Video settings

Please Log in to update your video settings

Video will begin in 5 seconds.

Video settings

Please Log in to update your video settings

Jordan McLean cops seven-game ban

Melbourne Storm player found guilty of a dangerous throw charge on Alex McKinnon that left the Newcastle player in hospital with a spinal injury. Nine News.

PT0M48S http://www.canberratimes.com.au/action/externalEmbeddedPlayer?id=d-35zen 620 349

Jordan McLean will serve a seven-game suspension after he was found guilty of a dangerous throw charge on Newcastle's Alex McKinnon that has left him in hospital with a spinal injury.

A clearly distraught McLean was handed the 725-point suspension on Wednesday night, however the judiciary panel comprising of former players Bob Lindner, Mal Cochrane and Chris McKenna wouldn't provide a breakdown of what part the injury to McKinnon played in the suspension.

Given it was referred straight to the judiciary, it's unknown whether McLean was handed a grade one suspension (125 points) with 600 point loading, a grade two suspension (325 points) with a 400 point loading, a grade three suspension (525 points) with a 200 point loading or a grade four suspension (725 points) without loading.

Melbourne Storm forward Jordan McLean with his lawyer Nick Ghabar at Wednesday night's judiciary hearing.

Melbourne Storm forward Jordan McLean with his lawyer Nick Ghabar at Wednesday night's judiciary hearing. Photo: Steve Lunam

Melbourne chief executive Mark Evans fronted the media following the hearing, and while he threw his full support behind McKinnon, believes the seven-game suspension was over the top, and hinted the club would appeal against the ban that has rubbed McLean out until round 13 against the Roosters.

"The first point we want to make is, along with everyone in rugby league, it's really important that the future and all of our best goes to the young fellow who is still very seriously injured," Evans said.

"That can't be obscured by anything that happens in the disciplinary process. We came here tonight with Jordan feeling that the tackle that led to the terrible accident was really no different to hundreds of tackles you see like that in the NRL every season.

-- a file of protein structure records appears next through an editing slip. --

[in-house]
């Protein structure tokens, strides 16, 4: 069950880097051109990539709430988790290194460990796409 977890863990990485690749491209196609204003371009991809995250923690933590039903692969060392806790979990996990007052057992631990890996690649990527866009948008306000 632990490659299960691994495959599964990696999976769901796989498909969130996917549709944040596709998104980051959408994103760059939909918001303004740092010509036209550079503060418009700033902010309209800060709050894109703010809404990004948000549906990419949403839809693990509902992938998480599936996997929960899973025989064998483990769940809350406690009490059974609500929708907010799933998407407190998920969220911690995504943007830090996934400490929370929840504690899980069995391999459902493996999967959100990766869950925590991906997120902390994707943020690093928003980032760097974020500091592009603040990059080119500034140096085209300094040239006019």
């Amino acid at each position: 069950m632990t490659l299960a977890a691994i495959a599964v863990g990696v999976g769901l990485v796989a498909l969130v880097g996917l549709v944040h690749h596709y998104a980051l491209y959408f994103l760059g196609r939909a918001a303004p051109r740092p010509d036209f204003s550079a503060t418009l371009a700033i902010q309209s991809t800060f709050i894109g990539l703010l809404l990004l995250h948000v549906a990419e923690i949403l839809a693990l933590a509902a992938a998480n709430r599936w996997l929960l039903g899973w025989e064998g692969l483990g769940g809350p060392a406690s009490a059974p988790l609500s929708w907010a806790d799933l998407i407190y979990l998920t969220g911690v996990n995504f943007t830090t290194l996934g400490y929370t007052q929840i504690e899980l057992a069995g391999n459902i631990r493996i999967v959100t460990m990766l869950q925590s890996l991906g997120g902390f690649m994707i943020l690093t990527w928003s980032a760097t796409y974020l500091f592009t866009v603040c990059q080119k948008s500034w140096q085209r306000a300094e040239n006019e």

Eye of the Storm: Melbourne CEO Mark Evans faces the media after the NRL judiciary hearing.

Eye of the Storm: Melbourne CEO Mark Evans faces the media after the NRL judiciary hearing. Photo: Steve Lunam

"There's been a due process and a sentence has been handed down. We're going to think of our position as a club over the next few days. As I say, there aren't really any winners in this and there was never going to be. I think it's really important this sport doesn't lose sight of that."

It was arguably the most sensitive and emotional judiciary hearing in the NRL's history, with McLean's defence counsel forced to plead his innocence over a tackle that left McKinnon with a broken neck and a long and arduous battle to walk again.

The 22-year-old McLean, sitting alongside Evans, couldn't watch the evidence as it was presented repeatedly from all eight television angles and in slow motion.

The stunned and silent McLean sat there staring at the desk in front of him, unable to turn his head from that position for the most part of the hearing as the tackle was continuously replayed and dissected.

NRL judiciary counsel Peter Kite said the tackle was worth a grade two to three as a base charge, while the Storm's legal representative Nick Ghabar viewed it as grade one.

Ghabar argued that it wasn't McLean's fault that McKinnon ended up in a dangerous position despite lifting his leg, suggesting McKinnon played a part.

"I do not mean to apportion blame to him for what has happened to him," Ghabar said.

"What I mean to say is he has unfortunately and unwittingly and undoubtedly played a significant part in how this tackle ended up. My ultimate submission will be that this is a tragic accident, and whatever Alex did in this tackle he did as part of a tragic accident. That's purely what it was.

"Although there was a lift at the start of the tackle, that lift on itself doesn't place Alex into a dangerous position. If Alex had kept his head in the same position, there's no way he could have got his head in a dangerous position if he'd kept his head in the same position [as he was at the highest point of the tackle]."

McLean wasn't the only person in the tackle, with Ghabar also arguing that brothers Kenny and Jesse Bromwich also contributed to the dangerous position McKinnon ended up in.

"They were applying weight and pressure in a downward direction on the back of Alex McKinnon," Ghabar said.

It took the three-man panel just 10 minutes to find McLean guilty, while deliberation of the grading took a lot longer, with Lindner, Cochrane and McKenna, who were also given a medical report of McKinnon's condition, taking 30 minutes to reach their decision.

McLean was placed on report for the tackle at AAMI Park but was referred straight to the judiciary given the sensitivity surrounding the tackle.

He was originally stood down from the Storm's next game until his hearing, which had also been postponed out of respect for McKinnon and his family.

However, the NRL granted the forward an exemption to play in last Saturday night's game against the Bulldogs in Perth, with Melbourne seeking leave directly from the NRL judiciary chairman, adamant it was the best thing for McLean's wellbeing.

McKinnon fractured his C4 and C5 vertebrae, and is now conscious after being placed in an induced coma for a week following surgery at Melbourne's Alfred Hospital.